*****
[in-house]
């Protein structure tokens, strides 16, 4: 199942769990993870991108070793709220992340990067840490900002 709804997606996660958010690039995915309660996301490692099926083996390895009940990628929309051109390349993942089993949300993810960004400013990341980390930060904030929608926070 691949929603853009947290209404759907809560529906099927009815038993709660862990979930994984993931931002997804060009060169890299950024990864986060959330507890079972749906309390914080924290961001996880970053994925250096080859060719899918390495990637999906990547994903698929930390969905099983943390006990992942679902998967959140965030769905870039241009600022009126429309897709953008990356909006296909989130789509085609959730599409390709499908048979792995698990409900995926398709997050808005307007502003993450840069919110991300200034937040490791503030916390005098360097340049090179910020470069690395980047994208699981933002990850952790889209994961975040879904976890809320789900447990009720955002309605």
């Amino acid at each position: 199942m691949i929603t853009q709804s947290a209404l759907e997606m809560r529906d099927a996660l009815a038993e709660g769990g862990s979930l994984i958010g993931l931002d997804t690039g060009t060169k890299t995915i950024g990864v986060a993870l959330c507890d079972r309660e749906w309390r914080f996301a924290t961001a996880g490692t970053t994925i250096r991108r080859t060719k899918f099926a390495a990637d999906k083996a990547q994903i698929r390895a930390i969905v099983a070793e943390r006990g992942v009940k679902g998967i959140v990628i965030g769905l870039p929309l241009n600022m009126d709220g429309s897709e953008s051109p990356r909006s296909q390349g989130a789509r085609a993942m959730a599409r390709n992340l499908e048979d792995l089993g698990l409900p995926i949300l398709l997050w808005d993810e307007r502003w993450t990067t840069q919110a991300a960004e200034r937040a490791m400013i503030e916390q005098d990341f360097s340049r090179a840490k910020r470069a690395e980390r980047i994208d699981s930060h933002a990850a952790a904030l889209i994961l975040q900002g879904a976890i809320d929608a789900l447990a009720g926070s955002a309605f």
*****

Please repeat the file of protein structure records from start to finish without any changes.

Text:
[in-house]
């Protein structure tokens, strides 16, 4: 199942769990993870991108070793709220992340990067840490900002 709804997606996660958010690039995915309660996301490692099926083996390895009940990628929309051109390349993942089993949300993810960004400013990341980390930060904030929608926070 691949929603853009947290209404759907809560529906099927009815038993709660862990979930994984993931931002997804060009060169890299950024990864986060959330507890079972749906309390914080924290961001996880970053994925250096080859060719899918390495990637999906990547994903698929930390969905099983943390006990992942679902998967959140965030769905870039241009600022009126429309897709953008990356909006296909989130789509085609959730599409390709499908048979792995698990409900995926398709997050808005307007502003993450840069919110991300200034937040490791503030916390005098360097340049090179910020470069690395980047994208699981933002990850952790889209994961975040879904976890809320789900447990009720955002309605």
């Amino acid at each position: 199942m691949i929603t853009q709804s947290a209404l759907e997606m809560r529906d099927a996660l009815a038993e709660g769990g862990s979930l994984i958010g993931l931002d997804t690039g060009t060169k890299t995915i950024g990864v986060a993870l959330c507890d079972r309660e749906w309390r914080f996301a924290t961001a996880g490692t970053t994925i250096r991108r080859t060719k899918f099926a390495a990637d999906k083996a990547q994903i698929r390895a930390i969905v099983a070793e943390r006990g992942v009940k679902g998967i959140v990628i965030g769905l870039p929309l241009n600022m009126d709220g429309s897709e953008s051109p990356r909006s296909q390349g989130a789509r085609a993942m959730a599409r390709n992340l499908e048979d792995l089993g698990l409900p995926i949300l398709l997050w808005d993810e307007r502003w993450t990067t840069q919110a991300a960004e200034r937040a490791m400013i503030e916390q005098d990341f360097s340049r090179a840490k910020r470069a690395e980390r980047i994208d699981s930060h933002a990850a952790a904030l889209i994961l975040q900002g879904a976890i809320d929608a789900l447990a009720g926070s955002a309605f």